In a region where the utility is on the "brink of financial collapse," residents face outages, boil-water advisories and bills that come with health warnings.
Published the same week as the Trump Administration's infrastructure plan, a bleak portrayal of water supply in rural Kentucky is a reminder of how decades of neglect have impacted parts of the nation with the fewest resources.
"Sometimes they get no water," Jenny Jarvie reports from Martin County, which lies along the border with West Virginia. "Other times just a trickle. Often, they say, their water is so discolored it resembles milk or Kool-Aid or beer."
Since 2012, the Martin County Water District has been cited no fewer than 36 times for violations of the Environmental Protection Agency's safe drinking water standards.
"Water outages and boil-water advisories have long plagued this rugged former coal mining region on the eastern tip of Kentucky, where more than half a century ago President Lyndon Johnson launched his war on poverty. Frequently, water bills here come with warnings — notifying residents the water contains high levels of disinfectant byproducts that could, over time, increase their risk of liver and kidney problems and cancer."
It's not so much a problem of polluted supply as it is of what happens between the treatment plant and the tap—more than 50 percent of the water is lost to "aging, leaky pipes" that also allow contaminated groundwater to get in.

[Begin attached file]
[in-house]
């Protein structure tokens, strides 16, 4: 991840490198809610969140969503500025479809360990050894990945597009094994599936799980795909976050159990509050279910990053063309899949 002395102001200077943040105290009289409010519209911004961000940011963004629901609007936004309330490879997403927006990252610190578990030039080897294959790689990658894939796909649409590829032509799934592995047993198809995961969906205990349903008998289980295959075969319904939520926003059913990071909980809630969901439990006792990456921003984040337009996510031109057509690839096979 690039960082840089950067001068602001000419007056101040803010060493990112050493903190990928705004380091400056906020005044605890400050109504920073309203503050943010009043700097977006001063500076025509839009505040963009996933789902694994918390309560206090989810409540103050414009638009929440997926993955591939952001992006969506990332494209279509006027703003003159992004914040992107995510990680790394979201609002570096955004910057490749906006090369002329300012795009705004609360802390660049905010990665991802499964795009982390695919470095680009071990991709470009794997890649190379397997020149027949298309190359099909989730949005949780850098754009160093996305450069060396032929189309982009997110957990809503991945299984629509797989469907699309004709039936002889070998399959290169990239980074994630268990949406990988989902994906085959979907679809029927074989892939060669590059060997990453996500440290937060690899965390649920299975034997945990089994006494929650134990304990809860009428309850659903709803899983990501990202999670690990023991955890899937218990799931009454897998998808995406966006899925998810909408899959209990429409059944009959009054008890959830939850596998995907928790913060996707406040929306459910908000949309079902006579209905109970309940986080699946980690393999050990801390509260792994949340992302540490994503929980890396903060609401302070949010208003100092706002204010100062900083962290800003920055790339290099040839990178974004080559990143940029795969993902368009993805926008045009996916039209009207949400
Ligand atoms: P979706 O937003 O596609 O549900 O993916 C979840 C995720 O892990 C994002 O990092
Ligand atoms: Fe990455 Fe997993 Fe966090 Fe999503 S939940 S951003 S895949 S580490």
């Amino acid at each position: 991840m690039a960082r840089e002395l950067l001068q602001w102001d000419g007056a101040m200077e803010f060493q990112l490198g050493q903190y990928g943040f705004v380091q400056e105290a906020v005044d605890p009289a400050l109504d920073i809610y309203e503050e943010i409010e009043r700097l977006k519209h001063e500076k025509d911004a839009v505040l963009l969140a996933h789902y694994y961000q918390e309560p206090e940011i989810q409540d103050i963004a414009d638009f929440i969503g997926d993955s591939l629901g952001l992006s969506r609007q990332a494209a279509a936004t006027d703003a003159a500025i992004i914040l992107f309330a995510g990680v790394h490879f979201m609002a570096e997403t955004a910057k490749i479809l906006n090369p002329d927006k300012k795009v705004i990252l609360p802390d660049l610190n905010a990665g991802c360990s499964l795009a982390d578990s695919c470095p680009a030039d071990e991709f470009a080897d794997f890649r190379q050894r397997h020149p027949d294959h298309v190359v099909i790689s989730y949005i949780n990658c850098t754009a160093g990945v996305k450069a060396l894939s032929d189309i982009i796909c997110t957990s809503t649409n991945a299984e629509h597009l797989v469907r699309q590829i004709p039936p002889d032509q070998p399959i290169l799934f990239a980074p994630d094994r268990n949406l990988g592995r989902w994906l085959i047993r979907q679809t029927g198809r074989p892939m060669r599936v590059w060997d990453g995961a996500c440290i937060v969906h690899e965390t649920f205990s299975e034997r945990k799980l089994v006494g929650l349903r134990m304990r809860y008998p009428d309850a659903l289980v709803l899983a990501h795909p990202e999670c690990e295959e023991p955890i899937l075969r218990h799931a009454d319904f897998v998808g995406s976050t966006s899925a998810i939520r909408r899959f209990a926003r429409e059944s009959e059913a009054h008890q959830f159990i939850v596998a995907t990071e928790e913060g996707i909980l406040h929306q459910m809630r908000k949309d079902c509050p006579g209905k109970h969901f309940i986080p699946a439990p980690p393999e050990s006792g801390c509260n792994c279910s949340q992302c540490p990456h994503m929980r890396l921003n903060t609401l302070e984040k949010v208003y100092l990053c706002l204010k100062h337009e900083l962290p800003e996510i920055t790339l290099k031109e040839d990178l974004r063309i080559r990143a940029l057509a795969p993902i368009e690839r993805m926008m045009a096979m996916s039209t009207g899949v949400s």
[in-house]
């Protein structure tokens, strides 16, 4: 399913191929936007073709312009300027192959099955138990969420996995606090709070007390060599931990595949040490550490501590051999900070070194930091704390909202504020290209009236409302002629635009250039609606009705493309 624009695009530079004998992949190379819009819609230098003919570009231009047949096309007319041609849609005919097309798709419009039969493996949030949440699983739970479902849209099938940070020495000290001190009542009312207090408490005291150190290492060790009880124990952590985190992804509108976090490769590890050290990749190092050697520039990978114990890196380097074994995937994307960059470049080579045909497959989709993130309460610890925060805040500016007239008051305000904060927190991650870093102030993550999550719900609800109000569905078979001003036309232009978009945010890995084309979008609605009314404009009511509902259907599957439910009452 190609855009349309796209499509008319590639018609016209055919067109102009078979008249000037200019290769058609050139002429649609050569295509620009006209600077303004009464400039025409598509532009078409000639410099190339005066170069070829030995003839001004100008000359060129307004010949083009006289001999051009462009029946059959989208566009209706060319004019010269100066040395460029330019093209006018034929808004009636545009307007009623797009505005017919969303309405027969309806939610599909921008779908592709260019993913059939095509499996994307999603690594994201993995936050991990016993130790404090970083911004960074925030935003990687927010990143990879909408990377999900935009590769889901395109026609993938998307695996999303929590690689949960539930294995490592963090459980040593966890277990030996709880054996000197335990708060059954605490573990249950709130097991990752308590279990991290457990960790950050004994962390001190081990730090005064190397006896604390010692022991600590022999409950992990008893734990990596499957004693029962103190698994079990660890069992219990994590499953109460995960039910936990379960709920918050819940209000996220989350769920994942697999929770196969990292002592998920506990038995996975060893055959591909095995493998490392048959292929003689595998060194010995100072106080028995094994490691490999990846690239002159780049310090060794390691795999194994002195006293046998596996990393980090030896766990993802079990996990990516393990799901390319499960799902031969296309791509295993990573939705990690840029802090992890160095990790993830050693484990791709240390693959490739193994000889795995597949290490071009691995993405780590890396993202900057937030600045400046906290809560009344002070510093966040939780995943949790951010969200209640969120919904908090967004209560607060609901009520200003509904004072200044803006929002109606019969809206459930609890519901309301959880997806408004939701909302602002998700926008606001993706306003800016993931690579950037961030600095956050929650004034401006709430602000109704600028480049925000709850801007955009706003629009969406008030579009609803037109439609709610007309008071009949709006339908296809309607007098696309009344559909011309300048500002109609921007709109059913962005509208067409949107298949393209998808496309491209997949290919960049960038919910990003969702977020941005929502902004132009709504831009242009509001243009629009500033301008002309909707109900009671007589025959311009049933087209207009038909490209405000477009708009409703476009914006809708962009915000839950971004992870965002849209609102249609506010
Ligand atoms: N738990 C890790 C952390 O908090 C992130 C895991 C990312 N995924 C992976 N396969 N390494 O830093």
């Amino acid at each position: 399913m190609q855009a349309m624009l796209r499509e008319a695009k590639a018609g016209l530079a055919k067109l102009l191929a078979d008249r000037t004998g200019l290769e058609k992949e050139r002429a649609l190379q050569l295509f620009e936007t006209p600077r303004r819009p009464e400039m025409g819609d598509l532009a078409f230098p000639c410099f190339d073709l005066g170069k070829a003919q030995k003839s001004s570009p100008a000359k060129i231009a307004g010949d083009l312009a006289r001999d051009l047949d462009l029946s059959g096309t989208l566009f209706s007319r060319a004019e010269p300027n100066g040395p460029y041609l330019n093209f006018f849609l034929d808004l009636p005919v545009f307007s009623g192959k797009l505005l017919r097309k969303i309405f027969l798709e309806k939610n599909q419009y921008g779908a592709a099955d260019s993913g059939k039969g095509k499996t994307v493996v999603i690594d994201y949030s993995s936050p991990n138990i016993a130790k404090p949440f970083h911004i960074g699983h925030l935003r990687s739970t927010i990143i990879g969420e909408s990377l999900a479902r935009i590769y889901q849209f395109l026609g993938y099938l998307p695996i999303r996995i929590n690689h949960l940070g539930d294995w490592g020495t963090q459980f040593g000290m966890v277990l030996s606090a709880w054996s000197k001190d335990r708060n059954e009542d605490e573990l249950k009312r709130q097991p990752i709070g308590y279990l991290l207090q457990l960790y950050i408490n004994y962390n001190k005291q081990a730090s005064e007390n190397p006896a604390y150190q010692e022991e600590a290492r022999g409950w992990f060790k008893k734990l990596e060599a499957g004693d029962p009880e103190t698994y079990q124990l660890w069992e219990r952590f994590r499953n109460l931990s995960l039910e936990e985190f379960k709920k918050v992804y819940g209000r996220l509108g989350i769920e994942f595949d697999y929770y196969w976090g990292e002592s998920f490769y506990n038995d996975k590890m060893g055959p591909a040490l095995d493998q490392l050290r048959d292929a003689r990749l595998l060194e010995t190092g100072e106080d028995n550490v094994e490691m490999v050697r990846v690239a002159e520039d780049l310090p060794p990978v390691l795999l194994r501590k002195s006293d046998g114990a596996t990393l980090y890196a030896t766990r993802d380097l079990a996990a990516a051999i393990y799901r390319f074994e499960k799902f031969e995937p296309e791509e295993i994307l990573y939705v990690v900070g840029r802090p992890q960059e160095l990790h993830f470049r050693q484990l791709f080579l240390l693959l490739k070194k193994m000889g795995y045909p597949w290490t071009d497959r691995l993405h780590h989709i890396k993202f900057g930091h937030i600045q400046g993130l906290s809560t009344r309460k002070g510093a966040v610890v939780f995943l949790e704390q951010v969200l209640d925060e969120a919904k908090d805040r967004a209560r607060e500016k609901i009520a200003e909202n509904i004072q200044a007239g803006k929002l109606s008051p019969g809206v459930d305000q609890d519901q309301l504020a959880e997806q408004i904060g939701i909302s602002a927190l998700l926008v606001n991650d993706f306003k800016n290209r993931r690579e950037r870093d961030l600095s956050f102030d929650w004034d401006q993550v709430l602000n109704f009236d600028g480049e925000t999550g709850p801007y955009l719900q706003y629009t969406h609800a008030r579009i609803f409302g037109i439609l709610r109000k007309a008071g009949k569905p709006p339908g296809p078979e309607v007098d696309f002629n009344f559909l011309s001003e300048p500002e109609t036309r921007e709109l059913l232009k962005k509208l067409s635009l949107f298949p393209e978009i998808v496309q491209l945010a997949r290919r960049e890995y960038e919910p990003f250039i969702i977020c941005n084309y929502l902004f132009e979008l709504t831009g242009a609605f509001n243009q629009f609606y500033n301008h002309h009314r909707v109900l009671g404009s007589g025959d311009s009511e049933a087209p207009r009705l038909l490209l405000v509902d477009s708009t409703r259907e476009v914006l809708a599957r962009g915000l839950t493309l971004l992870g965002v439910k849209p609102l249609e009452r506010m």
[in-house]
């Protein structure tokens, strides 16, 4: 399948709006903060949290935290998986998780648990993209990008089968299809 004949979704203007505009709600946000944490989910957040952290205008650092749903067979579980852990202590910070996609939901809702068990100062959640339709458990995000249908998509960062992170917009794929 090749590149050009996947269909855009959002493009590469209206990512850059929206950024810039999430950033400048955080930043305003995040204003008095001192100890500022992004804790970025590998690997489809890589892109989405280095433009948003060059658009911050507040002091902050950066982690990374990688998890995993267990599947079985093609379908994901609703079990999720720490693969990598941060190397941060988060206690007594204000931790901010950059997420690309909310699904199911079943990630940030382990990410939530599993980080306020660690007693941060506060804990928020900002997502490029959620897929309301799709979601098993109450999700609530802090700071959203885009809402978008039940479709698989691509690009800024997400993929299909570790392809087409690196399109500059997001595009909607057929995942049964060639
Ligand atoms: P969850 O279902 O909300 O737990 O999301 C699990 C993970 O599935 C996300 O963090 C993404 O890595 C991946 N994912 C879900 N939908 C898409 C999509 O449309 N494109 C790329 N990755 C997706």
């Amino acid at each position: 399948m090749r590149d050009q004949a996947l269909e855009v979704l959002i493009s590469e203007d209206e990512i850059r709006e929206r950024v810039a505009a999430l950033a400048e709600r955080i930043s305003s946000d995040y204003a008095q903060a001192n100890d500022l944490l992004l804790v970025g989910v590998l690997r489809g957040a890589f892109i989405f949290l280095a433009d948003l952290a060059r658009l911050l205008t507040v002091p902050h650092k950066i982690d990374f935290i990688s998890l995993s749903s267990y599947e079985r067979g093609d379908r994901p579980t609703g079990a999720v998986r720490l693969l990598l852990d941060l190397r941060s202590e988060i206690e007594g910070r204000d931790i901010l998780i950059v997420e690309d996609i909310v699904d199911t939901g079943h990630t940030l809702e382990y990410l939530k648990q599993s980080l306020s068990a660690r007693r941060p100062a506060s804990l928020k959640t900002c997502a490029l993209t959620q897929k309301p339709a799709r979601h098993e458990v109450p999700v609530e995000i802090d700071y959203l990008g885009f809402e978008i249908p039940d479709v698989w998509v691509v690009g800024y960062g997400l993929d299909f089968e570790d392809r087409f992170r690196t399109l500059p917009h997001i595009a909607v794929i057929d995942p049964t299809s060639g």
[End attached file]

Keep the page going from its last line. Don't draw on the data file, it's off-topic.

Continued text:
Like an alarmingly large percentage of water utilities across the country, the MCWD doesn't have money for major repairs. After service was completely shut off to more than a thousand residents this winter due to frozen pipes, the county declared a state of emergency and asked the state if it could raise rates by 49 percent; the state has not yet decided.
And even then, Jarvie reports, the chair of the water board describes the rate raise as "putting a patch on a bomb."
"Officials representing the water district, which is more than $800,000 in debt and has been estimated to be in need of around $13 million for repairs, told the commission they were on the brink of financial collapse."During the winter outages, employees had to resort to digging up old lines and making repairs with used parts."
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